Many Oscar nominations for the Netflix Original production All Quiet on the Western Front Edward Berger’s new version of the World War I masterpiece written by Eric Maria Remarque. Mauro Donzelli’s review.
A few hundred meters. This is how far the Western Front swung from the first to the last day of the First World War. Four years and millions of dead. A madness surpassed in numbers by the Second World War, but which had a crucial historical importance in exploding the dramatic contradictions of the short century. It is undoubtedly one of the masterpieces of literature on those years Nothing new on the western front Of Eric Maria Remarquealready brought to the screen in a 1930 classic – one year after publication – by Lewis Minestrone (and in a late 1970s television version), which has meanwhile become a cornerstone of anti-war storytelling. Needless to talk about remakes, of course, but about new adaptationby the way definitely freer and quite away from the plot of the novelfor this work of Edward Bergerpassed for the narration on a historical background of other passages of the German nation such as the remarkable series Deutschland 1983.
Nothing new on the western front tells of a group of friends, teenagers who grew up full of nationalistic ideals and love of country, fascinated by the lessons given by a teacher, who want to pass from words and slogans to deeds as soon as possible, enlisting after the first months of war with the certainty of occupy Paris in a short time, just as happened to their grandparents in 1871 with the proclamation of the (First) Reich during the Franco-Prussian war. A enthusiasm immediately cooled by the violent clash with life in the trenches, with the privations of the first war fully modern, in terms of extermination and global involvement, but stubbornly ancient in terms of the massacre of the lower social classes, sent to certain death by incompetent and stubborn officerslocked in their apartments between cigarettes and quality drinks while their troops were starving and freezing.
Just a parallel look at the meetings between the military leaders preparing for the signing of the armistice represents the main varianttogether with the few fleeting moments dedicated to the youthful indoctrination of the protagonists, the main variation of this version with respect to the source material. Short moments but capable of skilfully synthesizing the madness of a dead end of violence fueled by calculations and spite, false pride, stubbornness and principles capable of convincing just in the noble halls of the headquarters buildings, with no interest in reality, among the soldiers and those who stayed at home, while the world was changing under the pressure of a nationalism that had destroyed the very concept of universalism and with it the nineteenth-century empires. The role of bearer of a breath of rationality, representing the German government, belongs in the film to the Catholic politician played by Daniel Bruehl.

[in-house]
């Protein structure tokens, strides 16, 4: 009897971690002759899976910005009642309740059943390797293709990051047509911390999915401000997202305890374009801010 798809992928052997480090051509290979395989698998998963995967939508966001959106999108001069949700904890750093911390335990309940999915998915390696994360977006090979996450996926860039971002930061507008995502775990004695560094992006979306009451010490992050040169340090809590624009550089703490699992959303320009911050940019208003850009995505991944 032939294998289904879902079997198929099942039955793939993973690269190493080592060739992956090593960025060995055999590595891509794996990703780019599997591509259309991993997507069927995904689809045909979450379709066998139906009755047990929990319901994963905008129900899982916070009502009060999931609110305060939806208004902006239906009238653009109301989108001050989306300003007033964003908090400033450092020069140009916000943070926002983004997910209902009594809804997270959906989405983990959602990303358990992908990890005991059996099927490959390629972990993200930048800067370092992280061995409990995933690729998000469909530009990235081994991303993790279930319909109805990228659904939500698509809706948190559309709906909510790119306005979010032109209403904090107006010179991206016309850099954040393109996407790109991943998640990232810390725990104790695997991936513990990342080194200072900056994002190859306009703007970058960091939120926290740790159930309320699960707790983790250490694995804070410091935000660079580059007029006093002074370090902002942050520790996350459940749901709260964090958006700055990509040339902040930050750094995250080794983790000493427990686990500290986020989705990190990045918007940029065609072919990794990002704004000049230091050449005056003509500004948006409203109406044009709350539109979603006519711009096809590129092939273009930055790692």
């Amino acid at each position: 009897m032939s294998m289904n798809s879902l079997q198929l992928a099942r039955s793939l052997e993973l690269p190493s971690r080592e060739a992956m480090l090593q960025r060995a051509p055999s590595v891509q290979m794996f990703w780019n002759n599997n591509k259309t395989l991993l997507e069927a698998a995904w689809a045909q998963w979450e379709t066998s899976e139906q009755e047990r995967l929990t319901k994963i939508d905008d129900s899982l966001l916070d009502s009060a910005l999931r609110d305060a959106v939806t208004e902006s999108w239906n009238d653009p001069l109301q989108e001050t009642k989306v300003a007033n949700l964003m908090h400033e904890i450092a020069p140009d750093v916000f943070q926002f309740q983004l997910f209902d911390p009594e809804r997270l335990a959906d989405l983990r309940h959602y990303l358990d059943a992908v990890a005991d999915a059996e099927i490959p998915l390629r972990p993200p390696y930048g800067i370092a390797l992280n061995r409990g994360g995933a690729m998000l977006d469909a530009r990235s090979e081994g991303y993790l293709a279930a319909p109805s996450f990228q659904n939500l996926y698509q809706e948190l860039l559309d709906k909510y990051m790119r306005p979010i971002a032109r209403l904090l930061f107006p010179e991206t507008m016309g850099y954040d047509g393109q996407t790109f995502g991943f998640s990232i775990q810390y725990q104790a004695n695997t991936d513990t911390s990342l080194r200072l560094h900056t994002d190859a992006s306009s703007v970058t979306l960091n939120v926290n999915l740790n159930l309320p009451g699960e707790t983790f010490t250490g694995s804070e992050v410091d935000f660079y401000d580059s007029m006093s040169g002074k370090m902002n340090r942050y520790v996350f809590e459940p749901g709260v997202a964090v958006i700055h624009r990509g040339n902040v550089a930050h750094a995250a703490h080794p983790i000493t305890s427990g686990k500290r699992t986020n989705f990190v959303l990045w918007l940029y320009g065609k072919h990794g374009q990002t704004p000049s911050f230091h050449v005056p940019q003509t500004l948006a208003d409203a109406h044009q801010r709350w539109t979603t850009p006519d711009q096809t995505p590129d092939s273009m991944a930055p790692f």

The heartbreaking contrast remains between a nature suspended but ready to retake the proscenium with its instinctive beauty, while for years generations of Europeans were sent to slaughter, often for the first time away from home more than a few hours of walking. Death loses its absolute value to become banal routine, no longer exceptional but a constant round of the carousel in which chance chooses the new extracts. A sensorial brutality that imposes itself from the very first images, in this work that is noble in its intentions and successful in its epic and at the same time intimate scope, also and especially today that European countryside returns not too dissimilar to testify to the implacable madness of every conflict. A ritual also in putting an end to life, except for granting a moment of awakening to humanity in a melee that allows you to recognize a person, no longer just an enemy, who seen in the mirror appears with a uniform and a helmet just a little ‘ different.
A desperate and hopeless portrait, gray and brown like mud, with the only touches of color represented by the red of the blood. “I’m afraid of the future”, one of the protagonists says towards the end, accompanying that tragic limbo of the days of the end of the war, in which the years passed while still alive seem more of a burden than a relief, and returning home is so close and at hand that it is even more frightening than continuing to share a trench with friends of a parallel and infernal reality from which it is impossible to return to the real one, which in the meantime has changed forever.